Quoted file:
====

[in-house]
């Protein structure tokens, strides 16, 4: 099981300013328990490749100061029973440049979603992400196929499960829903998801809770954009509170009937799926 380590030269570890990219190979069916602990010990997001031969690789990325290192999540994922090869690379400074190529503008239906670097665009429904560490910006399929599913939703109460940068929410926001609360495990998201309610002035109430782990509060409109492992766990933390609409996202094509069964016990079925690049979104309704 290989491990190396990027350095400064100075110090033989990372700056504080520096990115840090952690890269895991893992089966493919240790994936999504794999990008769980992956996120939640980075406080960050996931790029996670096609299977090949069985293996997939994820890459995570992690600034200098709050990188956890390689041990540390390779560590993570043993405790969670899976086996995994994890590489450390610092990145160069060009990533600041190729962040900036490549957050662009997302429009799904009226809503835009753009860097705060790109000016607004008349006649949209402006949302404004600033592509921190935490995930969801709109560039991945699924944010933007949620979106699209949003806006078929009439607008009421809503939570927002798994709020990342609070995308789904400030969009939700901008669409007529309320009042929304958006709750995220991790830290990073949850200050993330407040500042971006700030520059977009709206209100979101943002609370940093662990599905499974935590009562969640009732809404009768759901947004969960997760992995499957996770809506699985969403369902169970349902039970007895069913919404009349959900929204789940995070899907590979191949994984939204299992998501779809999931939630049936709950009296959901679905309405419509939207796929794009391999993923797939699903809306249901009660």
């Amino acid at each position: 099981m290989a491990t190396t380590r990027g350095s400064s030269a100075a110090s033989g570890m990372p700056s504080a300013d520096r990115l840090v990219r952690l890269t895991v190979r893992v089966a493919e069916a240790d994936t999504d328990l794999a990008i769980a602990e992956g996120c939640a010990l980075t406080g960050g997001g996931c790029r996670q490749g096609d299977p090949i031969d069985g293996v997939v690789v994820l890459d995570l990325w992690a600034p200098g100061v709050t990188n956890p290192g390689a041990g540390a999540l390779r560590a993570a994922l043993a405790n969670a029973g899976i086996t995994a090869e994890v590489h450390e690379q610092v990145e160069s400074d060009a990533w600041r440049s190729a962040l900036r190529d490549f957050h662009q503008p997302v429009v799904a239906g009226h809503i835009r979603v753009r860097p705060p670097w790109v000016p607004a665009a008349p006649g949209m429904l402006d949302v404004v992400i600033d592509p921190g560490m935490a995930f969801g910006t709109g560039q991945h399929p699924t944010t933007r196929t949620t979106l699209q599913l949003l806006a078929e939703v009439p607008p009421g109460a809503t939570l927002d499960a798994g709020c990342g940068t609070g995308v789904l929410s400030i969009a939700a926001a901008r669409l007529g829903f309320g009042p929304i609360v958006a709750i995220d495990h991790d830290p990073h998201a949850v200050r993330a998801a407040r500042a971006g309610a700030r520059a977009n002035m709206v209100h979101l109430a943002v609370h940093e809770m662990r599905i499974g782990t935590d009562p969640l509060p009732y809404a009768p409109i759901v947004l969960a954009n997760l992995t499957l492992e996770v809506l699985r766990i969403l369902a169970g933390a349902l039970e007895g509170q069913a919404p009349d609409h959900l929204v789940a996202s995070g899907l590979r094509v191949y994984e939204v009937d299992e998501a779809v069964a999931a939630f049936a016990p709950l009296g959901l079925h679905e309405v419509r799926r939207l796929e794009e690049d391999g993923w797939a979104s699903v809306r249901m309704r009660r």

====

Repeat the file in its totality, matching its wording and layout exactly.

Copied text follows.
[in-house]
């Protein structure tokens, strides 16, 4: 099981300013328990490749100061029973440049979603992400196929499960829903998801809770954009509170009937799926 380590030269570890990219190979069916602990010990997001031969690789990325290192999540994922090869690379400074190529503008239906670097665009429904560490910006399929599913939703109460940068929410926001609360495990998201309610002035109430782990509060409109492992766990933390609409996202094509069964016990079925690049979104309704 290989491990190396990027350095400064100075110090033989990372700056504080520096990115840090952690890269895991893992089966493919240790994936999504794999990008769980992956996120939640980075406080960050996931790029996670096609299977090949069985293996997939994820890459995570992690600034200098709050990188956890390689041990540390390779560590993570043993405790969670899976086996995994994890590489450390610092990145160069060009990533600041190729962040900036490549957050662009997302429009799904009226809503835009753009860097705060790109000016607004008349006649949209402006949302404004600033592509921190935490995930969801709109560039991945699924944010933007949620979106699209949003806006078929009439607008009421809503939570927002798994709020990342609070995308789904400030969009939700901008669409007529309320009042929304958006709750995220991790830290990073949850200050993330407040500042971006700030520059977009709206209100979101943002609370940093662990599905499974935590009562969640009732809404009768759901947004969960997760992995499957996770809506699985969403369902169970349902039970007895069913919404009349959900929204789940995070899907590979191949994984939204299992998501779809999931939630049936709950009296959901679905309405419509939207796929794009391999993923797939699903809306249901009660």
């Amino acid at each position: 099981m290989a491990t190396t380590r990027g350095s400064s030269a100075a110090s033989g570890m990372p700056s504080a300013d520096r990115l840090v990219r952690l890269t895991v190979r893992v089966a493919e069916a240790d994936t999504d328990l794999a990008i769980a602990e992956g996120c939640a010990l980075t406080g960050g997001g996931c790029r996670q490749g096609d299977p090949i031969d069985g293996v997939v690789v994820l890459d995570l990325w992690a600034p200098g100061v709050t990188n956890p290192g390689a041990g540390a999540l390779r560590a993570a994922l043993a405790n969670a029973g899976i086996t995994a090869e994890v590489h450390e690379q610092v990145e160069s400074d060009a990533w600041r440049s190729a962040l900036r190529d490549f957050h662009q503008p997302v429009v799904a239906g009226h809503i835009r979603v753009r860097p705060p670097w790109v000016p607004a665009a008349p006649g949209m429904l402006d949302v404004v992400i600033d592509p921190g560490m935490a995930f969801g910006t709109g560039q991945h399929p699924t944010t933007r196929t949620t979106l699209q599913l949003l806006a078929e939703v009439p607008p009421g109460a809503t939570l927002d499960a798994g709020c990342g940068t609070g995308v789904l929410s400030i969009a939700a926001a901008r669409l007529g829903f309320g009042p929304i609360v958006a709750i995220d495990h991790d830290p990073h998201a949850v200050r993330a998801a407040r500042a971006g309610a700030r520059a977009n002035m709206v209100h979101l109430a943002v609370h940093e809770m662990r599905i499974g782990t935590d009562p969640l509060p009732y809404a009768p409109i759901v947004l969960a954009n997760l992995t499957l492992e996770v809506l699985r766990i969403l369902a169970g933390a349902l039970e007895g509170q069913a919404p009349d609409h959900l929204v789940a996202s995070g899907l590979r094509v191949y994984e939204v009937d299992e998501a779809v069964a999931a939630f049936a016990p709950l009296g959901l079925h679905e309405v419509r799926r939207l796929e794009e690049d391999g993923w797939a979104s699903v809306r249901m309704r009660r």